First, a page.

Thwarting terrorism takes insight into recruits

(Paul Lachine)


The first image on the screen is disturbing: An emaciated Iraqi infant gazes listlessly at the camera. Cut to video clips of rulers from other Arab countries kowtowing to visiting U.S. government officials. Then come scenes of violent attacks against Muslims in the West Bank, Gaza, Kashmir and Indonesia. Images and sounds of destruction crash relentlessly, one into the other, in a steady stream of horror.

An accusing voice addresses the film’s intended audience of young, Muslim males: “How can you stand by while Muslim women and children are being attacked? Where is your sense of shame as holy places are defiled by Jews and Crusaders? Arab rulers are their puppets, while brave Muslim men who stand up to them are suffering injury and death. Won’t you join your brothers in the battle to defend Islam?”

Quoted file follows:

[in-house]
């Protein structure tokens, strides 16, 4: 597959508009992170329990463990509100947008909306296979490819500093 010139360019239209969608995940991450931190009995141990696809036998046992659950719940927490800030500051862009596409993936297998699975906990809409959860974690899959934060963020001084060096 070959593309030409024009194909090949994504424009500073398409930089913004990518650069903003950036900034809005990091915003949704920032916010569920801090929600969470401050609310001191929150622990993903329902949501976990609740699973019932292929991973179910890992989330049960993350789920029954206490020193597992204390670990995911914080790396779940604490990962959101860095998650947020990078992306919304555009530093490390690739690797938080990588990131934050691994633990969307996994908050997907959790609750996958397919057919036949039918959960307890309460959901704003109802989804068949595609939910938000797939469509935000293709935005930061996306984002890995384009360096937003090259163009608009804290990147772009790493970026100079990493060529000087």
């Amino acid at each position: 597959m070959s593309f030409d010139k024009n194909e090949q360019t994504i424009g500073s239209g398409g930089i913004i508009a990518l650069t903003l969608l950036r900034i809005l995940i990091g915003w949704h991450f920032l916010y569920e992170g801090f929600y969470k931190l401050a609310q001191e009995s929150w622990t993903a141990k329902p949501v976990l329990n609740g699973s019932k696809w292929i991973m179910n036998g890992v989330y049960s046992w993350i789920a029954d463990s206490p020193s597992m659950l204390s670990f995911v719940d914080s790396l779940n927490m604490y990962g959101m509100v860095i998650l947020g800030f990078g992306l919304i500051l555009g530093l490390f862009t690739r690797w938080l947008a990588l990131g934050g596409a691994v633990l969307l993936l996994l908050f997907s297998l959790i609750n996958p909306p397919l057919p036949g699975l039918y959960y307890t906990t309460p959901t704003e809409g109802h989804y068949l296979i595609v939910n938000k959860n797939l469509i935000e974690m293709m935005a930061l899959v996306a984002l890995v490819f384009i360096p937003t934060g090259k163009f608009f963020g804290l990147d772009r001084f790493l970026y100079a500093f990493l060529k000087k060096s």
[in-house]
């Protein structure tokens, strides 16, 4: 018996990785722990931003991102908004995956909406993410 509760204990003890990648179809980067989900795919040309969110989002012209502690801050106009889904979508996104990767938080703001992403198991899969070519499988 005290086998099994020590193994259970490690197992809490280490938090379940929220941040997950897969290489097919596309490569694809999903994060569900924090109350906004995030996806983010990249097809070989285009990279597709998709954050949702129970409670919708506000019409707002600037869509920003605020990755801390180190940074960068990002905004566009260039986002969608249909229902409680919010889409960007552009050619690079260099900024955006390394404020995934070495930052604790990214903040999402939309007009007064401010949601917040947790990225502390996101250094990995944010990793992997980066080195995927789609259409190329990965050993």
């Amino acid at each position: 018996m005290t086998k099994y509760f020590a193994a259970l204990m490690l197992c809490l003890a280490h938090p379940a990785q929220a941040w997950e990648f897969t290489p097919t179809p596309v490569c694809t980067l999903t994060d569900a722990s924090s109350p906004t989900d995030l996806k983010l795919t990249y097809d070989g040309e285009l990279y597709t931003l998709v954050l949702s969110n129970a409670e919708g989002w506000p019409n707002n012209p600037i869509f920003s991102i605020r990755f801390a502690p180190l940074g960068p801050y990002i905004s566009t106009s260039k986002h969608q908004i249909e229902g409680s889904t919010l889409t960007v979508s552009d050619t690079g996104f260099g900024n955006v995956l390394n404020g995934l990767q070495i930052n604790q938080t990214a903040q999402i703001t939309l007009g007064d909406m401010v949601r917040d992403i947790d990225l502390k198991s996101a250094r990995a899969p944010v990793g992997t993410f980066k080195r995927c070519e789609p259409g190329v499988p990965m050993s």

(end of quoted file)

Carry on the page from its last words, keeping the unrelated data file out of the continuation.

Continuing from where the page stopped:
It is an al-Qaeda recruitment tape. Such tools are produced in a variety of languages and employed by a spectrum of violent Islamist groups in their outreach to youthful male audiences. Most recruits to terrorist groups are teenage boys and men in their 20s. These tools are effective because of their appeal to certain harsh realities of daily life in countries where Islam is the dominant religion, or conversely, where adherents to Islam comprise an unwelcome and harassed minority. Many potential recruits are already disposed to believe that the umma, or worldwide community of Muslims, is victimized and persecuted by Western powers. They feel impotent to restore Islam as a respected, influential player in world affairs, or even to improve their own lives, through conventional, legal processes. Furthermore, they hunger for a sense of camaraderie, excitement and meaning.